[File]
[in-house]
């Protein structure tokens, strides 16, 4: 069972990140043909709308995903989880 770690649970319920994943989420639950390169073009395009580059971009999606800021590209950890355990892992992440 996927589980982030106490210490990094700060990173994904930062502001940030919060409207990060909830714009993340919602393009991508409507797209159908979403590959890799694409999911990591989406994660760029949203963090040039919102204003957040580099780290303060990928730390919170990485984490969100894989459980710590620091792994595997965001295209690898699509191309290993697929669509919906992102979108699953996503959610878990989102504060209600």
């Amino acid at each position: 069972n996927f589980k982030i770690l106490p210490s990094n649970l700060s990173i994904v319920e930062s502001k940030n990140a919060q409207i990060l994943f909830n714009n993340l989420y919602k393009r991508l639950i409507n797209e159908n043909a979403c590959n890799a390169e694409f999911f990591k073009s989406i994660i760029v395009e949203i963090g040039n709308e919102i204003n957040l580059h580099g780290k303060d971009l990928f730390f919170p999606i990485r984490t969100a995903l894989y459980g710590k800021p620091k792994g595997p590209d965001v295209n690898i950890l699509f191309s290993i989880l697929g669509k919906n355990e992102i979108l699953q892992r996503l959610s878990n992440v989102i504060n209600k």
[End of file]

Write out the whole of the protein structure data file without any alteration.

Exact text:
[in-house]
């Protein structure tokens, strides 16, 4: 069972990140043909709308995903989880 770690649970319920994943989420639950390169073009395009580059971009999606800021590209950890355990892992992440 996927589980982030106490210490990094700060990173994904930062502001940030919060409207990060909830714009993340919602393009991508409507797209159908979403590959890799694409999911990591989406994660760029949203963090040039919102204003957040580099780290303060990928730390919170990485984490969100894989459980710590620091792994595997965001295209690898699509191309290993697929669509919906992102979108699953996503959610878990989102504060209600």
């Amino acid at each position: 069972n996927f589980k982030i770690l106490p210490s990094n649970l700060s990173i994904v319920e930062s502001k940030n990140a919060q409207i990060l994943f909830n714009n993340l989420y919602k393009r991508l639950i409507n797209e159908n043909a979403c590959n890799a390169e694409f999911f990591k073009s989406i994660i760029v395009e949203i963090g040039n709308e919102i204003n957040l580059h580099g780290k303060d971009l990928f730390f919170p999606i990485r984490t969100a995903l894989y459980g710590k800021p620091k792994g595997p590209d965001v295209n690898i950890l699509f191309s290993i989880l697929g669509k919906n355990e992102i979108l699953q892992r996503l959610s878990n992440v989102i504060n209600k």